JUAN GONZALEZ: The Internal Revenue Service has been asked to investigate the nonprofit tax status of a Washington-based organization that its critics say has played a key role in helping corporations secretly draft model pro-business legislation that has been used by state lawmakers across the country. The American Legislative Exchange Council was formed nearly four decades ago and has become, in its own words, “the nation’s largest, non-partisan, individual public-private membership association of state legislators.”
But the organization, often known simply as ALEC, has come under increasing scrutiny in recent months for its role in drafting bills to attack workers’ rights, roll back environmental regulations, privatize education, deregulate major industries, and pass voter ID laws. Thanks to ALEC, at least a dozen states have recently adopted a nearly identical resolution asking Congress to compel the Environmental Protection Agency to stop regulating carbon emissions.
AMY GOODMAN: Earlier this week, the Center for Media and Democracy released 800 model bills approved by companies and lawmakers at recent ALEC meetings. Unlike many other organizations, ALEC’s membership includes both state lawmakers and corporate executives. At its meetings, the corporations and politicians gather behind closed doors to discuss and vote on model legislation. Before the bills are publicly introduced in state legislatures, they’re cleansed of any reference to who actually wrote them.
According to the Center, beneficiaries of recent model bills by ALEC include the tobacco firm Altria/Philip Morris; the health insurance firm Humana; the pharmaceutical company Bayer; and the private prison company Corrections Corporation of America, CCA.
For more, we go to Madison, Wisconsin, to speak with Lisa Graves, executive director of the Center for Media and Democracy. We invited a member from ALEC on to join us, but they did not return our phone calls or emails.
Lisa, talk about your findings.
LISA GRAVES: Well, this week, the Center for Media and Democracy made available to the public a wide array of bills from the secretive ALEC, from the secretive American Legislative Exchange Council. And what these model bills, these wish lists for corporations, show is that corporations and politicians, state politicians, voted behind closed doors through ALEC task forces on a set of radical proposals to rewrite our rights in almost every area of the law. And so, this trove of documents that came to us by way of a whistleblower, we felt it was very important for the American people to see these bills, to be able to analyze these bills, to see what was happening in their own legislatures, and to trace these bills back to ALEC and to the corporations that actually voted for them behind closed doors. We were astonished, in these documents, that ALEC touts to its members that corporations have a, quote, “voice and a vote.” They have a voice and a vote, through ALEC task forces, on our lives, on bills before—in many instances, they are introduced in any legislature across the country.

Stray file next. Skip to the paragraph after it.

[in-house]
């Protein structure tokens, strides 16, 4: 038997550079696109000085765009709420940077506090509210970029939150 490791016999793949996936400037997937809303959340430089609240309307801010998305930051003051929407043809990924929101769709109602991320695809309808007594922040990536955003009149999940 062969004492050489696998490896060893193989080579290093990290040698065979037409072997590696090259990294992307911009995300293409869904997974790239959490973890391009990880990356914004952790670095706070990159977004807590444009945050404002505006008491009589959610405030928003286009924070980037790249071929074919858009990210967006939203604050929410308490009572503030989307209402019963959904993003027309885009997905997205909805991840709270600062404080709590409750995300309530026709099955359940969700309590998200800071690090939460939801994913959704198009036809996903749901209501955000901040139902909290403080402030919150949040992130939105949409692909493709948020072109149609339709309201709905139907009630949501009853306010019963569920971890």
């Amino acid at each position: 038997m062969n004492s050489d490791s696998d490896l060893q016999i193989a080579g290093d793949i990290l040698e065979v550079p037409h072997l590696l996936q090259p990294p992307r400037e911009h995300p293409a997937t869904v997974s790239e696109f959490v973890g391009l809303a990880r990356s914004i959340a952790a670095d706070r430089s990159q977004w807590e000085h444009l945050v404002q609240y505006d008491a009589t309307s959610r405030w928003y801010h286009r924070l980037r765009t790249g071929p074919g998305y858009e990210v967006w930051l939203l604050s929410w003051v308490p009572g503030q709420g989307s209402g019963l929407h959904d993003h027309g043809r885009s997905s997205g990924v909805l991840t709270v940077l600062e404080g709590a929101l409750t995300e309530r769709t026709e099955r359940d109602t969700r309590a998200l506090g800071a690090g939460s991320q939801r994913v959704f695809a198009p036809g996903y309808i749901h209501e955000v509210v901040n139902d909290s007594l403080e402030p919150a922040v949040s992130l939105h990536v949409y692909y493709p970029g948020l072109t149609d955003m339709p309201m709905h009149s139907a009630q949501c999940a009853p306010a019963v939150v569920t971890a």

These bills have published, these resolutions, against things like windfall taxes—windfall taxes for the oil companies, resolutions on all sorts of things involving the budget, to try to stop any revenue increases to help address spending crises—or, pardon me, to help address the crises that we’re seeing in terms of the budgets, so that we can deal with the needs of our country. And so, what you see in bill after bill, resolution after resolution, is this radical agenda that has been put forth since the 1970s, funded by some of the wealthiest, wealthiest people and corporations in the world. Corporations like Koch Industries, billionaires Charles and David Koch, who run that company, many other companies, Exxon, the wealthiest of the wealthiest on the planet, have been part ALEC and part of this agenda.
Continue Reading »